Analysis: Critics vindicated by Scottish exams report as SQA continue to deny obvious

The release of the Priestley report is proof, if it was needed, that the exam results fiasco this summer was not only avoidable, but should have been anticipated.

Saturday, 10th October 2020, 7:00 am
John Swinney was criticised in the Priestley report
John Swinney was criticised in the Priestley report

John Swinney is lucky to be still standing as education secretary. He survived calls to quit at the height of the scandal and, on any other day, cancelling National 5 exams would have been front page.

It’s a choice that will please nobody. Teachers will say it adds to their workload, pupils will be guinea pigs if sitting exams or not, while politicians argue over specifics.

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Algorithm at heart of Scottish exam results fiasco not analysed

That debate on the appropriateness of exams will rage on, but as it does the utter failure of the 2020 exam results flies under the radar.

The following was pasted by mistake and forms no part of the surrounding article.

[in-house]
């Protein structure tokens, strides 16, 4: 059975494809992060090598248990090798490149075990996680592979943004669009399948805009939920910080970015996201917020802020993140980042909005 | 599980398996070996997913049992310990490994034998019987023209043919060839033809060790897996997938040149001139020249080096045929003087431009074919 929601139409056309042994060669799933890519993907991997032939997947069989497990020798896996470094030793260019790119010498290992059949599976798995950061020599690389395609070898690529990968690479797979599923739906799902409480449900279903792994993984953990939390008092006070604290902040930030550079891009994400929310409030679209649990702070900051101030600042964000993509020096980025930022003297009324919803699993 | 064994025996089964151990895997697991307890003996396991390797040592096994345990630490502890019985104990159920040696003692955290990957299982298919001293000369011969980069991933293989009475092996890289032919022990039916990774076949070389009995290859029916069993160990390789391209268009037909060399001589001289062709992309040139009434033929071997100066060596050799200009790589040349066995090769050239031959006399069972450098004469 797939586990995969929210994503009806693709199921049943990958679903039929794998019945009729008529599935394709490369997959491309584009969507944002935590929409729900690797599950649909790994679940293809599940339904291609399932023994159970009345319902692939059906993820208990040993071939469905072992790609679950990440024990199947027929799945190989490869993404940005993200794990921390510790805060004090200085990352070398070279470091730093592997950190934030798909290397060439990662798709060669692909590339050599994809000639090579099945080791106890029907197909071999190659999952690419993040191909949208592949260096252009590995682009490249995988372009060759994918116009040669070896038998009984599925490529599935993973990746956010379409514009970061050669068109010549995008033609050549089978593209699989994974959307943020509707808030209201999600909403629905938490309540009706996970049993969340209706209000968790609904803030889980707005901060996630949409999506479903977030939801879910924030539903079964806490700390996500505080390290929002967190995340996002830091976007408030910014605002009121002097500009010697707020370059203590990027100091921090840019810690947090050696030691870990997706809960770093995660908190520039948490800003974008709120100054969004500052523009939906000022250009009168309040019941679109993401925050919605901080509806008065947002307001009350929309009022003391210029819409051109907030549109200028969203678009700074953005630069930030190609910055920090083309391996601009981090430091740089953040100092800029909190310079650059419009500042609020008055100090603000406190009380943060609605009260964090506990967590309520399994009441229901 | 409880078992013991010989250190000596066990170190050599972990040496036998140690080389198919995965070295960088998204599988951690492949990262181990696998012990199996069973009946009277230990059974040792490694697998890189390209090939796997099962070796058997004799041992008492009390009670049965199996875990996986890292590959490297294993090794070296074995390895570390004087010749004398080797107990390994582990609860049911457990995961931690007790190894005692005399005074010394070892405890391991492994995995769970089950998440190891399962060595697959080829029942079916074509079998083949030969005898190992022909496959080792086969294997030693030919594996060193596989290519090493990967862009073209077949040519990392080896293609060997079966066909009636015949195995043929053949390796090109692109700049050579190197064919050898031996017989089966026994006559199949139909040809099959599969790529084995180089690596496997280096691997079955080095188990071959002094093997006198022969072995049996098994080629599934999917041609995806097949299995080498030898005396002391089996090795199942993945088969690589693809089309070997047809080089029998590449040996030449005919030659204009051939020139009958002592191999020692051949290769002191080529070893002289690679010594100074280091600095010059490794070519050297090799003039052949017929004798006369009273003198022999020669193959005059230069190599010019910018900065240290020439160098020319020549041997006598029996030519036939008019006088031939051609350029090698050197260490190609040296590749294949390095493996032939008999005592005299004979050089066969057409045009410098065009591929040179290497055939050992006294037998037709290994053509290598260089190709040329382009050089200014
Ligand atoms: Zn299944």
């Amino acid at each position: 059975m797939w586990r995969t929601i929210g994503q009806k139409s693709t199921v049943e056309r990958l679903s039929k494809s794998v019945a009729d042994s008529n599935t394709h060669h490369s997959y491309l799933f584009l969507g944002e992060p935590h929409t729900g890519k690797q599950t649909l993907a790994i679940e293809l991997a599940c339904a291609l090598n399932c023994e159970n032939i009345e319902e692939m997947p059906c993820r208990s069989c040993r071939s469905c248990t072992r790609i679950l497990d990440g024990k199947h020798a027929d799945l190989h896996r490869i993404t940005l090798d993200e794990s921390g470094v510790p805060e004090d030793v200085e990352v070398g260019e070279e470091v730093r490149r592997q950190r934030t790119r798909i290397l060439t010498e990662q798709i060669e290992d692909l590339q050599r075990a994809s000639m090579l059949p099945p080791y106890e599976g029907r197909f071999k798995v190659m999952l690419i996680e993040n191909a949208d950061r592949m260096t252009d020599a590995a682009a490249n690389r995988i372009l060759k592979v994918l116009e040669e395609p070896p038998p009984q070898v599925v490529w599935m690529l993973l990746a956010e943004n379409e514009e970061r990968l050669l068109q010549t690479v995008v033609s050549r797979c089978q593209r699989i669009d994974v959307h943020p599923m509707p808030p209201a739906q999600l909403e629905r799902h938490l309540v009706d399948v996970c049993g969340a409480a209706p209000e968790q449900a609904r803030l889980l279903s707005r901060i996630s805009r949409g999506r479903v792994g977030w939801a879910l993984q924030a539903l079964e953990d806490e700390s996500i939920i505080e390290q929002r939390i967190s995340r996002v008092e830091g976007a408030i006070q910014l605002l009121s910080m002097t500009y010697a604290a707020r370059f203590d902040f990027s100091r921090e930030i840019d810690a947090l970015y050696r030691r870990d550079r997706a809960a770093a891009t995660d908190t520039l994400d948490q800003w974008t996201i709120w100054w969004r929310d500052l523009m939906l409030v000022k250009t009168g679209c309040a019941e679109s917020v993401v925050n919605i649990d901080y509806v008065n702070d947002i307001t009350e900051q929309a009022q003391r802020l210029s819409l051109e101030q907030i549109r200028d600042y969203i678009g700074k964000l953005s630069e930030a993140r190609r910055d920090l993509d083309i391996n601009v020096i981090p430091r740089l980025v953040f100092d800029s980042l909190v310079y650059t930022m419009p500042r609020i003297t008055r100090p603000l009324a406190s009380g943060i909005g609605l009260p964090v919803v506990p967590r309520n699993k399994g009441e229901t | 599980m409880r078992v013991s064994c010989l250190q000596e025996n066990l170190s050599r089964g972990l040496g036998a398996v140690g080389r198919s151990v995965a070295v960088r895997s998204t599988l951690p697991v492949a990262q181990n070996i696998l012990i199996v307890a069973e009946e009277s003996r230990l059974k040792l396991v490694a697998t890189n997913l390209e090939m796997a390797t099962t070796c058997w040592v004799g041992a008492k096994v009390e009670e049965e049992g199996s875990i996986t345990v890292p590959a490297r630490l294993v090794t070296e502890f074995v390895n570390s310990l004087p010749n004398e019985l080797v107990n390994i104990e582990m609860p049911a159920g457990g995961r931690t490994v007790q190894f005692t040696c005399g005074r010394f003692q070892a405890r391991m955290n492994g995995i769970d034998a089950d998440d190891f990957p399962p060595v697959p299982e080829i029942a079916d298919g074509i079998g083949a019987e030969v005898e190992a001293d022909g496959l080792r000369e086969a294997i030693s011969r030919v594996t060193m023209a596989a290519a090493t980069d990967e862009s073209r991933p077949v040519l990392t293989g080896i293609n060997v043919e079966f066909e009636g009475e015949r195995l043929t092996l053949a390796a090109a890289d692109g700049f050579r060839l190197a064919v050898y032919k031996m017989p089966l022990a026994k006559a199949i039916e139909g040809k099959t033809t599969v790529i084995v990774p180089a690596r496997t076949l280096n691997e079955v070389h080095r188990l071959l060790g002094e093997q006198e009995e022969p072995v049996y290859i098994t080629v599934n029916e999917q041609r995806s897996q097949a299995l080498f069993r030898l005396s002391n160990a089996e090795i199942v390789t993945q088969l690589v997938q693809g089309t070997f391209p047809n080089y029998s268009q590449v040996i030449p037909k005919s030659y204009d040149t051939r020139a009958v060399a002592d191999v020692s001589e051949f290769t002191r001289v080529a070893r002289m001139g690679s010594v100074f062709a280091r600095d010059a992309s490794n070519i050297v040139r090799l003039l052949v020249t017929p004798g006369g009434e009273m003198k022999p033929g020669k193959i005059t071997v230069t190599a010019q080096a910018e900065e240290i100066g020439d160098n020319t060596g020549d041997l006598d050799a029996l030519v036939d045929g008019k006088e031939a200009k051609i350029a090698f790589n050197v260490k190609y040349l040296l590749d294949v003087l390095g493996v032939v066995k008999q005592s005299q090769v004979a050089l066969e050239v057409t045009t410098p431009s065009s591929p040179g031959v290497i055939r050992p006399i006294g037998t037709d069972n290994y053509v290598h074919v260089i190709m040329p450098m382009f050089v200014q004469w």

A cynic would suggest the delay to Mr Swinney’s statement by a day was deliberate. New restrictions, Nicola Sturgeon’s evidence to the Salmond inquiry and a debate on the Internal Market Bill meant Wednesday was a good day to bury bad news.

The failure of both the qualifications authority and, in John Swinney one of the most experienced Scottish Government ministers, to spot the inevitable consequences of using such a model is most shocking and the Priestley report is damning.

Issues around the algorithm impacting the poorest should have been “anticipated”, the defence the attainment gap had narrowed was “over-focused” on by the government, while the model itself was “arbitrary”.

Now with the revelations a third of all students saw their grades lowered by one grade and an astonishing 408 individuals saw five or more grades downgraded under the original system, the question must be asked why warning signs were brazenly ignored.

Instead of dealing with the issue, Mr Swinney’s office were told to “do lots of digging” to spin the positives, seemingly blind to the obvious and ignorant of the impact on individuals.

Clearly the moderation system was unfit for purpose.

Somehow the SQA still sits with its fingers in its ears, insisting in the report they held “no regret” in using the scandal-hit algorithm.

The government’s initial endorsement is the mark of a party in the SNP that talks the talk on equalities and equal opportunity, but fails when it comes to action.

Mr Swinney is lucky to have survived. The SQA chief executive Fiona Robertson should buy a lottery ticket.

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